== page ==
A must-have for Star Wars fans—the definitive behind-the-scenes history of the classic film that started it all
After the 1973 success of American Graffiti, filmmaker George Lucas made the fateful decision to pursue a longtime dream project: a space fantasy movie unlike any ever produced. Lucas envisioned a swashbuckling SF saga inspired by the Flash Gordon serials classic American westerns, the epic cinema of Japanese auteur Akira Kurosawa, and mythological heroes. Its original title: The Star Wars. The rest is history, and how it was made is a story as entertaining and exciting as the movie that has enthralled millions for thirty years–a story that has never been told as it was meant to be. Until now.
Using his unprecedented access to the Lucasfilm Archives and its trove of never-before-published “lost” interviews, photos, production notes, factoids, and anecdotes, Star Wars scholar J. W. Rinzler hurtles readers back in time for a one-of-a-kind behind-the-scenes look at the nearly decade-long quest of George Lucas and his key collaborators to make the “little” movie that became a phenomenon. For the first time, it’s all here:
• the evolution of the now-classic story and characters–including “Annikin Starkiller” and “a huge green-skinned monster with no nose and large gills” named Han Solo • excerpts from George Lucas’s numerous, ever-morphing script drafts • the birth of Industrial Light & Magic, the special-effects company that revolutionized Hollywood filmmaking • the studio-hopping and budget battles that nearly scuttled the entire project • the director’s early casting saga, which might have led to a film spoken mostly in Japanese–including the intensive auditions that won the cast members their roles and made them legends • the grueling, nearly catastrophic location shoot in Tunisia and the subsequent breakneck dash at Elstree Studios in London • the who’s who of young film rebels who pitched in to help–including Francis Ford Coppola, Steven Spielberg, and Brian DePalma
But perhaps most exciting, and rarest of all, are the interviews conducted before and during production and immediately after the release of Star Wars–in which George Lucas, Mark Hamill, Harrison Ford, Carrie Fisher, Sir Alec Guinness, Anthony Daniels, composer John Williams, effects masters Dennis Muren, Richard Edlund, and John Dykstra, Phil Tippett, Rick Baker, legendary production designer John Barry, and a host of others share their fascinating tales from the trenches and candid opinions of the film that would ultimately change their lives.
No matter how you view the spectrum of this thirty-year phenomenon, The Making of Star Wars stands as a crucial document–rich in fascination and revelation–of a genuine cinematic and cultural touchstone.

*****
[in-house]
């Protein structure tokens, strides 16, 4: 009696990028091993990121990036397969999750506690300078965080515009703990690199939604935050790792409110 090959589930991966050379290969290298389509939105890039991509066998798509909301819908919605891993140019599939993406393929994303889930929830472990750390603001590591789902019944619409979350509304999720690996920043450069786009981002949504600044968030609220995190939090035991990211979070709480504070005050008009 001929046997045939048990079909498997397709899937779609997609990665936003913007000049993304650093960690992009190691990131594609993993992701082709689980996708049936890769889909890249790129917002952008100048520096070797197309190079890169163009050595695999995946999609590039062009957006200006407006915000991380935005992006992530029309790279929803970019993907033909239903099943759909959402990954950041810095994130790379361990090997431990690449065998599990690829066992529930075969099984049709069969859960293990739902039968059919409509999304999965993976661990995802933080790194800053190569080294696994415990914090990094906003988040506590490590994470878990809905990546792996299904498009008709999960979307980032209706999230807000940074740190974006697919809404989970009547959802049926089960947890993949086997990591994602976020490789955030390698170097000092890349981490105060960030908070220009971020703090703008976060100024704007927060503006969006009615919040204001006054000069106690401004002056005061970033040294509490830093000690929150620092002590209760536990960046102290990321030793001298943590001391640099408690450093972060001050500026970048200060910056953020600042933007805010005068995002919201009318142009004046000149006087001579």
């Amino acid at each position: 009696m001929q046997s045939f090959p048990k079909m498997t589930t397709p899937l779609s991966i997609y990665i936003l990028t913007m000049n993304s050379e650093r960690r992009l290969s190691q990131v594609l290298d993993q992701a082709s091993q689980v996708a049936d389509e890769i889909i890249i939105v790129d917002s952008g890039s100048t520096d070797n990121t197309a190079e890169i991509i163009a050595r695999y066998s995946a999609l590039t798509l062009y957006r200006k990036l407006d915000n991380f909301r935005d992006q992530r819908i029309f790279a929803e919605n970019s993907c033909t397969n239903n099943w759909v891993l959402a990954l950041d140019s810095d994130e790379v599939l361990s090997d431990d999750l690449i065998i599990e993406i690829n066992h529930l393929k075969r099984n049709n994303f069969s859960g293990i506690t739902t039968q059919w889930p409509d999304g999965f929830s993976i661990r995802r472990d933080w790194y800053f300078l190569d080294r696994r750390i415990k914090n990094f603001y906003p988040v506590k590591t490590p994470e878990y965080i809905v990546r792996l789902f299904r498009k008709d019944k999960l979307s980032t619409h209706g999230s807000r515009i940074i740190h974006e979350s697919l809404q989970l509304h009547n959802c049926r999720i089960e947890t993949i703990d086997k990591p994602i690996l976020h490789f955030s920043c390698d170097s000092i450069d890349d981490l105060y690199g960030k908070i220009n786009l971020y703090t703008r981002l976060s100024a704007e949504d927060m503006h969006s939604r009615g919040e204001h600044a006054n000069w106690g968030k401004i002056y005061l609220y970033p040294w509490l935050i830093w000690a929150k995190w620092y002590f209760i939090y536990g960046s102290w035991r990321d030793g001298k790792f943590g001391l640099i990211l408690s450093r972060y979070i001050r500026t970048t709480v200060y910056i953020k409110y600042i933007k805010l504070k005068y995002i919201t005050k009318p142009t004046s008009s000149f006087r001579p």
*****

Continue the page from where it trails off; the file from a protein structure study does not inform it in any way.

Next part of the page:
Senior editor at Lucasfilm Ltd, J. W. RINZLER has overseen dozens of Star Wars books, including Mythmaking: Behind the Scenes of Attack of the Clones, The Visual Dictionary: Attack of the Clones, and The Cinema of George Lucas. Rinzler attended… More about J. W. Rinzler
Q:Reading this book is almost like being present at the opening of a time-capsule! How did you discover the archival material comprising the book, and why was it overlooked for so long?
JWR:There was a bit of confusion at Lucasfilm as to whether there was already a making of Star Wars book–and that led me to ask Steve Sansweet (Lucasfilm’s head of fan relations) if he perhaps knew about an aborted book–and he suggested I check the archives for the Lippincott interviews. So one reason we had never done one is that some people thought there was already a book about the film–and there were many partial ones, and many non-licensed ones. The interviews themselves were dormant because no one knew they existed except a very few people, some of whom no longer worked for the company.
Q:What were your feelings as you realized what you had found?
JWR:Joy and relief. I knew it was going to make a great book–with months of collating and editing and writing . . .
Q:One of the most fascinating aspects of this book is that it’s not just the story of Star Wars but a broader story about American moviemaking at a critical moment in its history.
JWR:I’m glad you think so. While we always keep the fans in mind–by trying to show new things and addressing some of the esoterica–we are essentially a filmmaking company, which Lucas formed from the money he made on American Graffiti, Star Wars, Empire, and the rest of them. So I felt it was important to situate Star Wars in the history of cinema, not as a cultural phenomenon–that would be another book.